You know, some things are known for getting better with age. Certain cheeses, fine wine and single malt scotch come to mind. But, is it true of people?

As my 70th birthday draws ever nearer, that question has taken on new poignancy, especially where outdoor pursuits are concerned. I have been a hunter for 57 years, and an angler for longer than that. A lot has changed in those long years.

When we were young, my friends and I used to refer to the “old guys.” Now, those of us who are still left realize that we are now the oldies. It is a sobering thought, to say the least. One of the things I have noticed is that the hills seem to be getting a lot steeper. My wind is still good, thanks, probably, to years of jogging, which I no longer do. My legs get tired a lot faster nowadays. They are also not as steady. On some occasions, I carry a walking stick, for both support and aid in climbing. Had someone told me 10 years ago that I would do that, I would have laughed.

In the squirrel seasons of yore, I used to get up early and hunt in the morning. When the action tapered, I would go home and then go back out in the evening. In fact, if I was deer hunting close to home I would go in for lunch and head back out. Nowadays, I am more likely to doze in front of the television in my hunting clothes. My days of dawn to dusk hunting are, I’m afraid, a thing of the past.

Another thing I’ve noticed is the shrinking amount of land upon which one can hunt. Logging has spelled the end of a lot of good squirrel woods. In addition, a lot of the land on which I had the most fun is now posted. When I drive past it, old memories are sometimes triggered, and I wish that I could hunt there just one more time. Just an old man’s fantasies, I guess.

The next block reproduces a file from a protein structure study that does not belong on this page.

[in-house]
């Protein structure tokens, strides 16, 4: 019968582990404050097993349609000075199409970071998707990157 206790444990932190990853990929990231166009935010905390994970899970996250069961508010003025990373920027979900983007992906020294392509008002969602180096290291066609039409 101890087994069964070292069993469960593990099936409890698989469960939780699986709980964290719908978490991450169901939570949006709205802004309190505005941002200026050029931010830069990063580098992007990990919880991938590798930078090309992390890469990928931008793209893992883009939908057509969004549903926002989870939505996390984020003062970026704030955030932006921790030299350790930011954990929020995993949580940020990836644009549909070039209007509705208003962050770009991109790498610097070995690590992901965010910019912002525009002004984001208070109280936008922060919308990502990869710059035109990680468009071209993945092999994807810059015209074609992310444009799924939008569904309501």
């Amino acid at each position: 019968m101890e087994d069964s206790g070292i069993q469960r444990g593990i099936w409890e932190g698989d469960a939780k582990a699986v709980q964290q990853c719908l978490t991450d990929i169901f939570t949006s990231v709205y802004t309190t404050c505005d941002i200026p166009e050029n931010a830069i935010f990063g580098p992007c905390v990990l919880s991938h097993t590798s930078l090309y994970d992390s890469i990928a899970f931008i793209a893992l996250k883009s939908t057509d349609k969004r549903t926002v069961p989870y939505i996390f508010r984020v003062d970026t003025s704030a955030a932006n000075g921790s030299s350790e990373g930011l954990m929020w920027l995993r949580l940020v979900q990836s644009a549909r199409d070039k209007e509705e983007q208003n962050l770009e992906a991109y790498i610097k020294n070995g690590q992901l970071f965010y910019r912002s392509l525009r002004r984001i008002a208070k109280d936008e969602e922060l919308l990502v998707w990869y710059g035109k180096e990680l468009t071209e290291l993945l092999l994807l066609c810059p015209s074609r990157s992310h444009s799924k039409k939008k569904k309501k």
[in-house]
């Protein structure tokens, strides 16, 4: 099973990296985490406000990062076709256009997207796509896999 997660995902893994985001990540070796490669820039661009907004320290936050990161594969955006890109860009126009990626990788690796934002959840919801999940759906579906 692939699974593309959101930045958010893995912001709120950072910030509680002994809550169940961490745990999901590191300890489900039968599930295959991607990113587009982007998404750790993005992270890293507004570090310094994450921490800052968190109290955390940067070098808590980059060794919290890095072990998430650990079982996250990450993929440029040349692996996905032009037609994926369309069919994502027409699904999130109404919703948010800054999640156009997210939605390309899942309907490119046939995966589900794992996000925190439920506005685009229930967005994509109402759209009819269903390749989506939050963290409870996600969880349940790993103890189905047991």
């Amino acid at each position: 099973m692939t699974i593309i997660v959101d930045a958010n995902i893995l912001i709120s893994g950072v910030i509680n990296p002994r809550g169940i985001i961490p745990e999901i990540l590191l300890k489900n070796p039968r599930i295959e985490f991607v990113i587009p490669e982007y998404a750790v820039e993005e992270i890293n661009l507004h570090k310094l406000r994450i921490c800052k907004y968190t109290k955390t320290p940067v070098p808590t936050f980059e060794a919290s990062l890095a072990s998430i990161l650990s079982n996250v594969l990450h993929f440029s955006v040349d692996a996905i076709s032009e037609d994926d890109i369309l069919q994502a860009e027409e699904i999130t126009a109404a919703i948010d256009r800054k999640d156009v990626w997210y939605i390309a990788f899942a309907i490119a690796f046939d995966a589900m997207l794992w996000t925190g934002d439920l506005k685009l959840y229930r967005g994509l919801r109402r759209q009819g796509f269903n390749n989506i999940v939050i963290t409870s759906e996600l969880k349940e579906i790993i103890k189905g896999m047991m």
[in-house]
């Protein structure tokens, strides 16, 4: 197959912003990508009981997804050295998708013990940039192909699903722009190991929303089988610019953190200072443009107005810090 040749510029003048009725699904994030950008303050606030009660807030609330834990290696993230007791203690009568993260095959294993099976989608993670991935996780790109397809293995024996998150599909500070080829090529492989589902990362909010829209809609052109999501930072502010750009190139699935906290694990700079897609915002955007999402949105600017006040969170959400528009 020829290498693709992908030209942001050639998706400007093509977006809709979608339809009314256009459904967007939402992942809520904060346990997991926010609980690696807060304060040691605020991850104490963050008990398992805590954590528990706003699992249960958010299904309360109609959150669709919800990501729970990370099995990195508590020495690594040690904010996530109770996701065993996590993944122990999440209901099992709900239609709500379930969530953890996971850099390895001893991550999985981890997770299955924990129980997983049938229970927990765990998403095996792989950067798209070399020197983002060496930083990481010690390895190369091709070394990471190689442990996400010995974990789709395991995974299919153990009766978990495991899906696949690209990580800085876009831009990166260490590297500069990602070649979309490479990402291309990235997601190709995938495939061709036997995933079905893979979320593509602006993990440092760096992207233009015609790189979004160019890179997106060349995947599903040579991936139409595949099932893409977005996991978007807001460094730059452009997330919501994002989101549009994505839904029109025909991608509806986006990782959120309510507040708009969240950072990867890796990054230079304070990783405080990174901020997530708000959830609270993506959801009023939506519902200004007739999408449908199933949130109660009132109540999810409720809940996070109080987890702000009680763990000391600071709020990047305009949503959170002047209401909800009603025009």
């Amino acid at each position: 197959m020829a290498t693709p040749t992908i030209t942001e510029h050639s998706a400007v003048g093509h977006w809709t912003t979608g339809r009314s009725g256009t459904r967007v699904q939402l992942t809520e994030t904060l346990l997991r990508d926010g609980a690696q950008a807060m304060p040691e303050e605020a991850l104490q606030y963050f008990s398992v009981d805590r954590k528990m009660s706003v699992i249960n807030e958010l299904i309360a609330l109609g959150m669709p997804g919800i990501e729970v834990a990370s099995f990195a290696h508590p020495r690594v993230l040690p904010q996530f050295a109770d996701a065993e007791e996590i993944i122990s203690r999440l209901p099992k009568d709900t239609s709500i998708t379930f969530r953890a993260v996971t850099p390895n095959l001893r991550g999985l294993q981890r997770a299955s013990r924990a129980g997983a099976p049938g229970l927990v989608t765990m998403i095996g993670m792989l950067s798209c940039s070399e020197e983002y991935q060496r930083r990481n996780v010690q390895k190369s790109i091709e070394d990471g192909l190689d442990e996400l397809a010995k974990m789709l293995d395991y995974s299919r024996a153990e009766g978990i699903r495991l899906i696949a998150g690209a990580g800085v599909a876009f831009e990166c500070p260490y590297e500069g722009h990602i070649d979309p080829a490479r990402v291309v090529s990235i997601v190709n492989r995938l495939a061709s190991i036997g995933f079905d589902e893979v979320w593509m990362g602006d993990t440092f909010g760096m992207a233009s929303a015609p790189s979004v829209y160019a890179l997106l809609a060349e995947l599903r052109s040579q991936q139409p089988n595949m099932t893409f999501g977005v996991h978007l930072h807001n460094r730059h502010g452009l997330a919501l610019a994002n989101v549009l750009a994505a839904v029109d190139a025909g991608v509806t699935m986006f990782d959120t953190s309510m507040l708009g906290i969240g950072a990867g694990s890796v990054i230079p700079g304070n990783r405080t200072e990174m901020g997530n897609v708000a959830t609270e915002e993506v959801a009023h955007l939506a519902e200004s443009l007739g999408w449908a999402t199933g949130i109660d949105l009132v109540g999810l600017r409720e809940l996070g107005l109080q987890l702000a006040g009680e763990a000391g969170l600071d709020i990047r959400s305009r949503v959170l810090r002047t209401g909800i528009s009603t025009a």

Sometimes, I tend to forget that, in addition to feeling older, I look older, too. I love charter fishing on the Great Lakes. The last few years, either the charter captain or the mate automatically helps me on and off the boat, whether I ask them to or not. When I am landing a salmon, they sometimes as if I’m OK. That never used to happen. I know that they are being nice, but it does make me more age aware.

I know that this column has sounded rather gloomy up to this point. Getting old is not all bad, though. First, and perhaps foremost is the fact that many are denied the privilege. In addition, you’ve had all those years to build up a treasure trove of memories. In fact, one of the greatest things about the outdoor sports is the opportunity to fill the memory banks.

Some of my fondest outdoor memories involve my dad. When I got old enough to hold a fishing rod, he took me fishing. He spent most of his time baiting my hooks and untangling my line. By the time I was old enough to hunt, he was 53 years old. Nevertheless, he took me hunting. It must have been physically taxing. When I was old enough to hunt by myself, he quit. I would only hunt with him one more time. That was deer season of 1977. My mother had died the week before, and I persuaded Dad to go along to deer camp. I shot a spike buck, which was legal back then. I mounted the little antlers, and I never look at them without thinking about that long ago day.

I also have some great memories of hunting and fishing with my son, with whom I still hunt and fish today. I know that, in a subtle way, he keeps an eye on me, and I’m grateful for that. I hope that someday he has memories as good as mine.

And finally, I find myself often thinking of the guys I hunted and fished with who are no longer around. Guys like Joe “Doc” Scisly, Gerald Wetzel, John Kusick, Bill “Percy” Kelsea and Steve Posey. Most readers probably never knew them, but you probably know or knew somebody like them.

Wow! As hard as it is to believe, next month’s column will be the Christmas edition. The year really flew by.

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